Efanescotocog alfa is the first factor VIII therapy to be granted Breakthrough Therapy designation by the FDA.
Sanofi and Sobi collaborated on the development and commercializtion of efanesoctocog alfa (BIVV001) and announced today that the drug received Breakthrough Therapy designation from the US Food and Drug Administration (FDA) for treating hemophilia A.
Efanesoctocog alfa is the first factor VIII therapy to be granted Breakthrough Therapy designation by the FDA. The novel, investigational factor VIII therapy was designed to be a once-weekly prophylactic treatment to normalize factor activity levels in patients for the majority of a week.
The Breakthrough therapy designation serves to expedite the development and review process for certain drugs in the US. Because hemophilia A is a rare, life-threatening bleeding disorder, the therapy was a good candidate. In order to attain the designation though, prelimenary clinical evidence demonstrating improvement on significant endpoints needs to be compared with available therapies.
Data from the XTEND-1 phase 3 study supported the designation with clinically meaningful preventation of bleeds and superiority in prevention of bleeding episodes compared to prior prophylaxis factor treatment.
“The Breakthrough Therapy designation highlights efanesoctocog alfa’s potential to transform treatment for people with hemophilia A by providing higher protection for longer duration," John Reed, MD, PhD
Global Head of Research and Development at Sanofi said in a statement.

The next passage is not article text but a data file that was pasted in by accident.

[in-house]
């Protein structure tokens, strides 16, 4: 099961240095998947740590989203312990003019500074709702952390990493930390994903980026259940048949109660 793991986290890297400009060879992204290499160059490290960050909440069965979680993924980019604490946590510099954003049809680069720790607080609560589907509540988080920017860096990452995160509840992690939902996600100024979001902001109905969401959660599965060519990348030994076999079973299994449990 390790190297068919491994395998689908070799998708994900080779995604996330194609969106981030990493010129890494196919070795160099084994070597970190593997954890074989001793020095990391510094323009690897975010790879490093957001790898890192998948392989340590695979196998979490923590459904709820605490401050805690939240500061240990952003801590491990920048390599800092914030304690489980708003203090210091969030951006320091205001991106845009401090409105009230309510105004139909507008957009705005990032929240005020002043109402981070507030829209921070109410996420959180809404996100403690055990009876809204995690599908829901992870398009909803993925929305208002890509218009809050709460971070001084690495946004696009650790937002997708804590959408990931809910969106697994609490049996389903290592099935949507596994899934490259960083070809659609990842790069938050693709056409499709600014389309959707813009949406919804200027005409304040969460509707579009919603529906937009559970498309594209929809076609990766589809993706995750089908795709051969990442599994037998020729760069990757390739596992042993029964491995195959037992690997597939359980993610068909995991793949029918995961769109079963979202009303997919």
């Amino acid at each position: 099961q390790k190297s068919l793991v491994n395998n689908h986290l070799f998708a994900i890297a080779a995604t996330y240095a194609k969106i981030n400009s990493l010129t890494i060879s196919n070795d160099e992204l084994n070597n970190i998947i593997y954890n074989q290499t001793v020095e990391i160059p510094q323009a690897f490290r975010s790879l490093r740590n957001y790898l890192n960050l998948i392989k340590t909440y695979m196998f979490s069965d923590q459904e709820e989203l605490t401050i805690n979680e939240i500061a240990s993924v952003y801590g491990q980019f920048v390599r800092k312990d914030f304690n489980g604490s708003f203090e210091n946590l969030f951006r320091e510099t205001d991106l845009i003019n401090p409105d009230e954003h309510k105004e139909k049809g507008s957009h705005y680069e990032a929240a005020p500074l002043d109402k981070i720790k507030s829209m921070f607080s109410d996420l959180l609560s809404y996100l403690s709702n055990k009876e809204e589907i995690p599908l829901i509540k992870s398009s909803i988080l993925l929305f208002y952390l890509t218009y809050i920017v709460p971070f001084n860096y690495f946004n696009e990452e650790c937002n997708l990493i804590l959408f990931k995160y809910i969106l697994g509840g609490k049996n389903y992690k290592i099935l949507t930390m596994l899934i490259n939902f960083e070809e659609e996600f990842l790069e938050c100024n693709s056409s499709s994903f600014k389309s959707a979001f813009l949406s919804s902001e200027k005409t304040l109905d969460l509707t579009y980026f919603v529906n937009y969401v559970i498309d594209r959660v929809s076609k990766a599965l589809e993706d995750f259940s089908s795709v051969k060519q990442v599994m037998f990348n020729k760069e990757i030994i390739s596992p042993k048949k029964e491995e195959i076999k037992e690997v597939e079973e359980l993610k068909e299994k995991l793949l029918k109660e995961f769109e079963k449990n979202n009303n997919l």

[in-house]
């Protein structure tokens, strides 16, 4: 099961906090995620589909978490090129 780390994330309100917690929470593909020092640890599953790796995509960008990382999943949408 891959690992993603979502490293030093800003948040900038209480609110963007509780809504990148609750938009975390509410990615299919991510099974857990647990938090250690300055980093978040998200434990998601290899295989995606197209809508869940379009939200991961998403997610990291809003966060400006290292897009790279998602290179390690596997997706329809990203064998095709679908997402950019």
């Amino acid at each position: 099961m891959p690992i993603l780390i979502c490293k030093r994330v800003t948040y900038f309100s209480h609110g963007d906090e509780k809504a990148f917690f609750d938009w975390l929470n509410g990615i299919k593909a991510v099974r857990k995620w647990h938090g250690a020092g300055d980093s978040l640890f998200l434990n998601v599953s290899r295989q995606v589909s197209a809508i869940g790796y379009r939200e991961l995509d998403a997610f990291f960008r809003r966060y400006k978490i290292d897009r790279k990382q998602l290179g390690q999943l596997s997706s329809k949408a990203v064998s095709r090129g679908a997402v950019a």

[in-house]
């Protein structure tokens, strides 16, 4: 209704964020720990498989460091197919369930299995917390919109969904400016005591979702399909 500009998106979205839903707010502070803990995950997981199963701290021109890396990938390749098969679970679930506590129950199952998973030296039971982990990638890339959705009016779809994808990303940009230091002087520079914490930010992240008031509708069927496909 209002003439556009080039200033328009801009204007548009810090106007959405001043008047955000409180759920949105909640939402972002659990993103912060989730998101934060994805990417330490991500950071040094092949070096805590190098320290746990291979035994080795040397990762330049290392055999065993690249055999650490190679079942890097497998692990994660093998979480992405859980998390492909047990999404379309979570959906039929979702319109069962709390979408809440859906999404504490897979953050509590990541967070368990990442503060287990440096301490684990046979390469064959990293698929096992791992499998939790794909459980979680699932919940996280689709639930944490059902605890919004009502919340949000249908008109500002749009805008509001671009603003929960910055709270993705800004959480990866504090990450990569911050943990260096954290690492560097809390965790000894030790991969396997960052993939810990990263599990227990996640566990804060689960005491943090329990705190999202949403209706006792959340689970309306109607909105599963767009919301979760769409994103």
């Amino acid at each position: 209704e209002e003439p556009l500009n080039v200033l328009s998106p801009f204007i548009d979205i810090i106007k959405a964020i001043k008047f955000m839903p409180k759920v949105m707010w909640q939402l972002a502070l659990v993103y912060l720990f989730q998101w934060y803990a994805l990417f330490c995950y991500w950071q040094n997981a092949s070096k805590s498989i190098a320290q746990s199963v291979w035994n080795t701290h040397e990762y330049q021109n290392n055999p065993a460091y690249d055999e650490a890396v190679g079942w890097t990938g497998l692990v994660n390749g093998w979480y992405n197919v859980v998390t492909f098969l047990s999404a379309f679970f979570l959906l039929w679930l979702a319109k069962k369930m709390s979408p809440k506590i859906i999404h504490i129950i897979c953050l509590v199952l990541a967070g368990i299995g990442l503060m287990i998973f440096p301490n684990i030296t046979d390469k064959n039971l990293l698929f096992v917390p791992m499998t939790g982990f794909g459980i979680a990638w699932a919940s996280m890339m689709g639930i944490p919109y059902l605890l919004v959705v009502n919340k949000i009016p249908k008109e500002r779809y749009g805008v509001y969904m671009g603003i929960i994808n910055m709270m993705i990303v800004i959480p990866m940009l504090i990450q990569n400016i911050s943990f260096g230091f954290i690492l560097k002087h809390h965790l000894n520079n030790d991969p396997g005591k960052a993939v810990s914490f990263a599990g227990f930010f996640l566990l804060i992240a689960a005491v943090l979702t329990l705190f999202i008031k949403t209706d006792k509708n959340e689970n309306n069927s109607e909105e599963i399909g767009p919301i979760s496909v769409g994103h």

"This potential new class of factor VIII therapy represents how we are boldly advancing science to address unmet needs for the hemophilia community," he continued. "We are excited to work with regulatory authorities during the filing and review of this innovative therapy.”
The study showed clinically meaningful prevention of bleeds in patients over a 52-week period meeting the primary endpoint. It also achieved the key secondary endpoint which demonstrated that prevention provided by efanesoctocog alfa was superior to prior prophylactic factor VIII replacement therapy based on an intra-patient comparison.
The treatment was well-tolerated, and inhibitor development to factor VIII was not detected. The most common treatment-emergent adverse events (>5% of patients) were headache, arthralgia, fall, and back pain.
“This designation supports the innovation of efanesoctocog alfa and acknowledges its potential to fulfill an unmet medical need for people living with hemophilia A," Anders Ullman, MD, PhD, Head of Research and Development, Chief Medical Officer, Sobi said. "We are committed to transforming lives for people living with rare diseases, and this is a testament to the medical innovation that science can bring.”
According to Sanofi, these data will be shared at an upcoming medical meeting. Additionally, these data will be the basis of support for submission to FDA mid-way through 2022.
In August 2017 the FDA granted efanesoctocog alfa Orphan Drug designation and then Fast Track designation in February 2021. In June 2019 the treatment was granted Orphan Drug designation by the European Commission. Regulatory submission in the EU will follow availability of data from the ongoing XTEND-Kids pediatric study, expected in 2023.